School of Social and Political Sciences
The School of Social and Political Sciences at the University of Sydney is home to the key social science disciplines, with outstanding staff and students undertaking world-leading teaching and research. In the 2015 Excellence in Research for Australia (ERA) report, the social sciences at the University of Sydney was rated as 5/5 - higher than any other university in New South Wales and equal top in Australia with ANU and UQ.
Our 100 staff and 174 postgraduate research students conduct research and teaching across a vast range of topics across politics, government and international relations, peace and conflict studies, sociology and social policy, anthropology, security studies, political economy, and public administration. With a shortly to be completed state of the art social sciences building, world class library holdings and global leaders across key areas of contemporary relevance, the School of Social and Political Sciences is the premier environment for social science research and teaching.
From bigger boats to greater voices, it seems we are transfixed by a perceived threat of sharks on our shores. But as the numbers tells us, we are more likely to be struck by lightning than being taken by a shark. Tom St John writes about Dr Christopher Neff's Sydney Writers Festival talk, which looks at why shark bites enrapture the attention of politicians and the public – and what this tells us about the wider world of public policy.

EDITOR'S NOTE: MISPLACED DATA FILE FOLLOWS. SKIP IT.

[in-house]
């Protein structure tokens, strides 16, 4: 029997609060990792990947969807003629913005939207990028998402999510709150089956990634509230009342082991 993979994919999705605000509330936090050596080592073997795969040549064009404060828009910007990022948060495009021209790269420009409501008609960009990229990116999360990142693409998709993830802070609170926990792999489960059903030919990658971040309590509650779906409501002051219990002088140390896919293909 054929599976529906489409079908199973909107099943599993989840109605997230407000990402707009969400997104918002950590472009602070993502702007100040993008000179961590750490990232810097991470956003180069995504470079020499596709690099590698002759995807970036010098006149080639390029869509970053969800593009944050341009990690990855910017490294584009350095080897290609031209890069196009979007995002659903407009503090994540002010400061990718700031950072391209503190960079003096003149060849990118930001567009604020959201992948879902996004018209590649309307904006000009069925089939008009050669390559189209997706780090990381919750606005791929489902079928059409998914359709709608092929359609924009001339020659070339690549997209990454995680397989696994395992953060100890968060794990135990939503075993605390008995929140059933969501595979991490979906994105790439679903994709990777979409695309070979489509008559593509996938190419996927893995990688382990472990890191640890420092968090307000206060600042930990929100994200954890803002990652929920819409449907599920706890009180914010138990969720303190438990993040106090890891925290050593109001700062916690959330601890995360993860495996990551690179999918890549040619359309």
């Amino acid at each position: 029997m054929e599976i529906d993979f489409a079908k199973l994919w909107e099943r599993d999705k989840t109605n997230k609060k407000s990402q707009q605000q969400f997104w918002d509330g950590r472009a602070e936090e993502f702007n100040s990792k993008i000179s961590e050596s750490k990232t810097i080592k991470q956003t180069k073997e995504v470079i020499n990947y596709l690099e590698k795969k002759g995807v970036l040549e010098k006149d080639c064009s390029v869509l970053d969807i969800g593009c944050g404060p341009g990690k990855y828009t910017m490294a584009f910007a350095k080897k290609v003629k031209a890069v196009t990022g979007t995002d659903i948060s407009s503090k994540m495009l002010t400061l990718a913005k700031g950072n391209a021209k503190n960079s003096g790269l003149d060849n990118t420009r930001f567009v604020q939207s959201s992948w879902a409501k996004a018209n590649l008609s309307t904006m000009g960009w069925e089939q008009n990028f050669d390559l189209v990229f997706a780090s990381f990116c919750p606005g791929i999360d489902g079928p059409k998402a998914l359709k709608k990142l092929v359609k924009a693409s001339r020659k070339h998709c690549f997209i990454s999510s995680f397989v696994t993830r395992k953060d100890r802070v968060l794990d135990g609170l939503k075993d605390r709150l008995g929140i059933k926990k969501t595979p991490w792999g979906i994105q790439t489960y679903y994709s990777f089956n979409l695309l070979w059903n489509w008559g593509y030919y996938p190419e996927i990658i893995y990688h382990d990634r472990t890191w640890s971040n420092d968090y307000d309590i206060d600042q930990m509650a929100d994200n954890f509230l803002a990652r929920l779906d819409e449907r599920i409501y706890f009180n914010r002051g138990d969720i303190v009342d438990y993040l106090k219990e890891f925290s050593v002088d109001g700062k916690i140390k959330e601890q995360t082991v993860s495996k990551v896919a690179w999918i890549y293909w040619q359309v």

From his “very recent and very short” political career, it is clear that Varoufakis is a man with very strong opinions. The strength of his convictions generally garner a similar response in turn, hence his reputation as one of the more polarising figures in international politics. Tom St John writers about Yanis Varoufakis' public lecture on the European political crisis for the Sydney Writers Festival.
Platoon, Blackhawk Down, Full Metal Jacket, and American Sniper - Hollywood has a long tradition of hyper-masculinity in film. It’s in this fetishised world of fraternal loyalty and physical courage, argues University of Sydney lecturer Dr Megan Mackenzie, that we form and perpetuate the myth that women don’t belong in the armed forces.
The Keith Hancock Lecture - 24 May 2016
PE Seminar Series | Libya as a Template for Syria - 26 May 2016
The Yagwoia Womba Complex: An Introduction - 26 May 2016
Baidu in SE Asia: The Geopolitics of Tech - 26 May 2016
COMMUNICATING CLIMATE JUSTICE - 27 May 2016